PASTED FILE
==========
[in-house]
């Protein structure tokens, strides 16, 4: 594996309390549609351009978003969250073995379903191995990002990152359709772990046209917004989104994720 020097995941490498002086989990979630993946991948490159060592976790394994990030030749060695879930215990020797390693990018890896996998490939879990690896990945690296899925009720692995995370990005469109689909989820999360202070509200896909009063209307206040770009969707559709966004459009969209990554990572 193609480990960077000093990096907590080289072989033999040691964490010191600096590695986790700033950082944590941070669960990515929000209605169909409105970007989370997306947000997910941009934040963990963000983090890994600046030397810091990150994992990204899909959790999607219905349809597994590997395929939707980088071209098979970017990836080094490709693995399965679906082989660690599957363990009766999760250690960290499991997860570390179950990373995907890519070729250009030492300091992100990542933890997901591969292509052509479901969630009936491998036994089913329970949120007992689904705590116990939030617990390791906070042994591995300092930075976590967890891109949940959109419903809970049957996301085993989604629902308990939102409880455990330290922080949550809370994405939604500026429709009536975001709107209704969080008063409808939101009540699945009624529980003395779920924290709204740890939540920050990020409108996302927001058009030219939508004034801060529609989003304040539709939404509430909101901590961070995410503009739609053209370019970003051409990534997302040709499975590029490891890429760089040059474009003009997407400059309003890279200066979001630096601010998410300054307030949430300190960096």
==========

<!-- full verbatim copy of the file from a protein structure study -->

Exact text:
[in-house]
């Protein structure tokens, strides 16, 4: 594996309390549609351009978003969250073995379903191995990002990152359709772990046209917004989104994720 020097995941490498002086989990979630993946991948490159060592976790394994990030030749060695879930215990020797390693990018890896996998490939879990690896990945690296899925009720692995995370990005469109689909989820999360202070509200896909009063209307206040770009969707559709966004459009969209990554990572 193609480990960077000093990096907590080289072989033999040691964490010191600096590695986790700033950082944590941070669960990515929000209605169909409105970007989370997306947000997910941009934040963990963000983090890994600046030397810091990150994992990204899909959790999607219905349809597994590997395929939707980088071209098979970017990836080094490709693995399965679906082989660690599957363990009766999760250690960290499991997860570390179950990373995907890519070729250009030492300091992100990542933890997901591969292509052509479901969630009936491998036994089913329970949120007992689904705590116990939030617990390791906070042994591995300092930075976590967890891109949940959109419903809970049957996301085993989604629902308990939102409880455990330290922080949550809370994405939604500026429709009536975001709107209704969080008063409808939101009540699945009624529980003395779920924290709204740890939540920050990020409108996302927001058009030219939508004034801060529609989003304040539709939404509430909101901590961070995410503009739609053209370019970003051409990534997302040709499975590029490891890429760089040059474009003009997407400059309003890279200066979001630096601010998410300054307030949430300190960096």